The various units are conveniently housed, the instrument having a front panel which bears six elements for setting for trapping and six vent elements and I5 switches for peak selection. Thus, one can set the instrument to select the first, third, sixth and eighth peaks, for example, and apply to any one of them the time for collection and the time for venting. One can make, for example, six cuts on any one peak. Through the device great flexibility and reliability is attained.

Referring now to FIG. 1, it can be seen that the source 10 being examined, such as the output of the detector of a chromatograph, is fed, after filtering at 111, into an input amplifier 112 the output of which is split and fed to a slope detector 13 and one input of a differential comparator or amplitude detector M. The slope detection system 13 determines whether the output coming from source 10 is static, positive going or negative going. The system comprises a slope preamplifier, a slope detector, two Schmitt triggers and two relay drivers, not shown in FIG. l but described below with reference to FIG. 2B. When a positive slope is seen, a positive relay driver is actuated, and when a negative slope is seen, a negative relay driver is actuated.

The differential comparator or amplitude detector 14 determines when the input level from the chromatograph is the same as the reference input which is switched in from the programmer 15. When they are the same, the differential comparator 1141 gives a switched output that is sent to the logic unit 16.

The information provided by the slope detection system 13 is also fed to the logic 116 and acted upon in accordance with the setting of the switches (not shown in FIG. I but shown in FIG. 2A) on the programmer R5 to produce an output which can be interpreted and used by the collection control system 117 to advance the collection system or valve 18 to the next collection or vent position.

The programmer 15 comprises 15 switches and represents 1 to 15 possible peaks that could be examined should there be that many in a given analysis. Each switch has its associated pilot light, the switches can be set on and off to program the unit to collect or reject a particular peak or any portion of a given peak. The associated pilot lights, which are lit sequentially every time a plus slope is seen, provide peak counting for the apparatus of this invention. The programmer 15 also has six trap" amplitude level controls with associated plus or minus slope selection switches along with anticipation lights which tell which controls are going to act on the chromatogram next. In addition the programmer 15 has six vent" amplitude level controls with associated plus or minus slope selection switches along with anticipation lights which tell which controls are going to act on the chromatogram next.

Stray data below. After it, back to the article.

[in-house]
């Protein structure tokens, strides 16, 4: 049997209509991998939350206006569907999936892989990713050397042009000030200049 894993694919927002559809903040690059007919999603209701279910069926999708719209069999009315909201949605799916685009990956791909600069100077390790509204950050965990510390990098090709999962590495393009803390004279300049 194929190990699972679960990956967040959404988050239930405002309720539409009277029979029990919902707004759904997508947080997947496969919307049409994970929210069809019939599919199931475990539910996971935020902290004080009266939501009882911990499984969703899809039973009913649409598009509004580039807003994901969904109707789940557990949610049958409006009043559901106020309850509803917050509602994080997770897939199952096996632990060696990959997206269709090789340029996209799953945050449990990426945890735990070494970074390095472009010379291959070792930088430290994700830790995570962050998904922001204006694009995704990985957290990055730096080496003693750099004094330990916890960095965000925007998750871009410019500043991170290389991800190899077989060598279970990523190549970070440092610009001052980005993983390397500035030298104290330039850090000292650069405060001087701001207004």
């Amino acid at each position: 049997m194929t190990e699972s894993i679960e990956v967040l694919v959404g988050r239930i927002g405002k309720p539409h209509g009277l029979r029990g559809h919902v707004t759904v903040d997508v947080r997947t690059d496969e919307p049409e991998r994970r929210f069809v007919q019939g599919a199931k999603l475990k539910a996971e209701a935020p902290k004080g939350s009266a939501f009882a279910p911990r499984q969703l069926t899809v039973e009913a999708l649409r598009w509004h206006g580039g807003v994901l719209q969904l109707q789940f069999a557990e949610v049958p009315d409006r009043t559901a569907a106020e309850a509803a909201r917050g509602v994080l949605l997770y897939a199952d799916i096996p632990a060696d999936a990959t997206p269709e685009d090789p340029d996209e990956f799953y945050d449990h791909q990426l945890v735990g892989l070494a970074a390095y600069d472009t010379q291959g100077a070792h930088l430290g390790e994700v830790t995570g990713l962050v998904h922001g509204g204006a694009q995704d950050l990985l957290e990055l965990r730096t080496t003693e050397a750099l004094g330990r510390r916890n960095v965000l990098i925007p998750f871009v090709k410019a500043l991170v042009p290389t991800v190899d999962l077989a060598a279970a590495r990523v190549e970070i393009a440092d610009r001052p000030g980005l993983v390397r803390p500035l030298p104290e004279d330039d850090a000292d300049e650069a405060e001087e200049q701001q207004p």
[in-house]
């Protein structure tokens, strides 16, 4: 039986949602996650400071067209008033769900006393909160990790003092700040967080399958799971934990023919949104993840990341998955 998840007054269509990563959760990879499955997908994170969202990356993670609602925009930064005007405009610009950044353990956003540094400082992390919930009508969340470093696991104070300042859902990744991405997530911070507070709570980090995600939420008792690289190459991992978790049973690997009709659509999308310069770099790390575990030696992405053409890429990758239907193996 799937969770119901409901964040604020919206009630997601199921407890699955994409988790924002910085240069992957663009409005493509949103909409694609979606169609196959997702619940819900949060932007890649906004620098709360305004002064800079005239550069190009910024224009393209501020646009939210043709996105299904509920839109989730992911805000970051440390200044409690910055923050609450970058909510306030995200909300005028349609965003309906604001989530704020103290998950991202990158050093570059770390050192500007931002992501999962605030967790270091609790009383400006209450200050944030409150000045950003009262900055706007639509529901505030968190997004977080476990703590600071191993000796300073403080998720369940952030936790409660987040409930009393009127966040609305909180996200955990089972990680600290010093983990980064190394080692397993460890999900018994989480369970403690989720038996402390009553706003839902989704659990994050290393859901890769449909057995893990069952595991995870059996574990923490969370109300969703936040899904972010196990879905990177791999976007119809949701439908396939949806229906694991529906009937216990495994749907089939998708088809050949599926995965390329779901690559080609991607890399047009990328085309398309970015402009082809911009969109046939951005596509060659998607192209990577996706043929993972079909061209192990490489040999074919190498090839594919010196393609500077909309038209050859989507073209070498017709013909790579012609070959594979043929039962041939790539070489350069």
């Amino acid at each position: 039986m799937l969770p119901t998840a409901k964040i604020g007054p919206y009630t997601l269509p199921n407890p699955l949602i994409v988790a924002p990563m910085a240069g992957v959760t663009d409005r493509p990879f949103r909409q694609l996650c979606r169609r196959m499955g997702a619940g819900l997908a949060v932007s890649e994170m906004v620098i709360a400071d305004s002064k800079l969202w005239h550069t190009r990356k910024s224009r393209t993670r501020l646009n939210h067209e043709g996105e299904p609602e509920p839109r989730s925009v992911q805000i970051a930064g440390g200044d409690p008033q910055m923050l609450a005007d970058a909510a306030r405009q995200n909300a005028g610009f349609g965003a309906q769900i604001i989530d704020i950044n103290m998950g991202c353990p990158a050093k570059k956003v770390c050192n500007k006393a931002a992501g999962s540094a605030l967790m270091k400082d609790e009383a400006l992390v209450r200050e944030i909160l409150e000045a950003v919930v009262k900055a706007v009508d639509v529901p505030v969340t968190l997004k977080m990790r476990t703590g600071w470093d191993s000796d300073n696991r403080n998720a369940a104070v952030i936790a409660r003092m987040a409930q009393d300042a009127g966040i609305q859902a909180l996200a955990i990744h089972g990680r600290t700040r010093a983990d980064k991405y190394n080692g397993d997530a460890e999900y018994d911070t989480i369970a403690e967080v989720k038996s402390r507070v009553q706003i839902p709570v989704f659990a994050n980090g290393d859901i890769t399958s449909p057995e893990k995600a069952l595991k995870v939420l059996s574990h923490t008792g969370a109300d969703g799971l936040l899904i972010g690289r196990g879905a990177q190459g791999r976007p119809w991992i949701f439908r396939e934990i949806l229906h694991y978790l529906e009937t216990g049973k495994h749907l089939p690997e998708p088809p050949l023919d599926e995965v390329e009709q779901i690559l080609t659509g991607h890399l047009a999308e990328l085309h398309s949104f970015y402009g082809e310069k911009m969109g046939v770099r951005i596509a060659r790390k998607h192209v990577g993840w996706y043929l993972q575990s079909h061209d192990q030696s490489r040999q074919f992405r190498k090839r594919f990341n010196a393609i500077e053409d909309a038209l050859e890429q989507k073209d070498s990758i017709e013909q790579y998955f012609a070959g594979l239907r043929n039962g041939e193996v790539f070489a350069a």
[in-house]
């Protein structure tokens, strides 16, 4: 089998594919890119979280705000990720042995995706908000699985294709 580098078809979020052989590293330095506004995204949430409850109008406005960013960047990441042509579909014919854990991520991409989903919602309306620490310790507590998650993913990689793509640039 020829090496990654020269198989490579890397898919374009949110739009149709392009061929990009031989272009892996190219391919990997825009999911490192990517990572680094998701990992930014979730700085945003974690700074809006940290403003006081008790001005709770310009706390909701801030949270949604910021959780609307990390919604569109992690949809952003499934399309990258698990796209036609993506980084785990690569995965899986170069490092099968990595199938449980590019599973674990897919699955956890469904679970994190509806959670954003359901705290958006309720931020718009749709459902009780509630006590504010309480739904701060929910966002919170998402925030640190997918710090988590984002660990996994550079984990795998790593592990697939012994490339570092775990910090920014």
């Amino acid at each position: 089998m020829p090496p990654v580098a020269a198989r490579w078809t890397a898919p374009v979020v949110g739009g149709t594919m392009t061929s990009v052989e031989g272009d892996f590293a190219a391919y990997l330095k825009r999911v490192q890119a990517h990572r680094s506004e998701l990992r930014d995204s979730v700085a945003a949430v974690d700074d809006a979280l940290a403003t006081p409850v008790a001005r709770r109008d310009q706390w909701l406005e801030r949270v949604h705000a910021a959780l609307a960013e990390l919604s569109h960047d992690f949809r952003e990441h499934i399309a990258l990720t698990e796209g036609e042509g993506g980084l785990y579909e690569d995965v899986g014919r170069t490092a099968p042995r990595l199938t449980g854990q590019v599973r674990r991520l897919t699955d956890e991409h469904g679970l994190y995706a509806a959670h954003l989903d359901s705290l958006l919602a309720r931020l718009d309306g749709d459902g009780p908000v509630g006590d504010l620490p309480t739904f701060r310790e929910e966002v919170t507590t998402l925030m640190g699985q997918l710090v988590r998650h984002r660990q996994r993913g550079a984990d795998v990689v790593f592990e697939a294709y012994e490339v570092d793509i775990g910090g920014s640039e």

A slope zero control and slope sensitivity control (neither shown in FIG. 1) are also provided to set the sensitivity at which the slope detector 13 will respond to the input signal from source and also to maintain the desired time constant on the negative slope to prevent its dropping out on a negative signal. The slope zero control permits manual biasing of the slope detector for testing and setup purposes.

A threshold control (not shown in FIG. 1) provides a variable dead band which determines the time duration of a positive going peak necessary to actuate the slope detector. As noted, power 19 is supplied to the input amplifier 12, the slope detector 13, and the valve control 17 of logic unit 16. It is to be appreciated that the source of power may come from a single source rather than separately as shown in FIG. 1.

Five pass hold switches in the programmer control the sequential logic of the trap vent controls, as will be described below.

The above will become readily apparent by the following detailed description, which is given below, with reference to the remaining drawings by way of illustration and is not limitative.

With reference to FIG. 28, with FIG. 1 in mind, the input 10 is fed into a balanced input differential amplifier 20 which has a gain of about 100, the circuitry of the input amplifier being marked in FIG. 28 by dotted lines 200. With l0 millivolts full scale input an output of 1 volt will be obtained. The input network 21 provides isolation from any spurious spikes and noises from the detector. The two zener diodes 22 are used to drop the .-land l 8 regulated voltage to 15 volts for the main amplifier 12 (FIG. 1). The 50K potentiometer 23 with the main amplifier I2 is the amplifier zero adjustment means.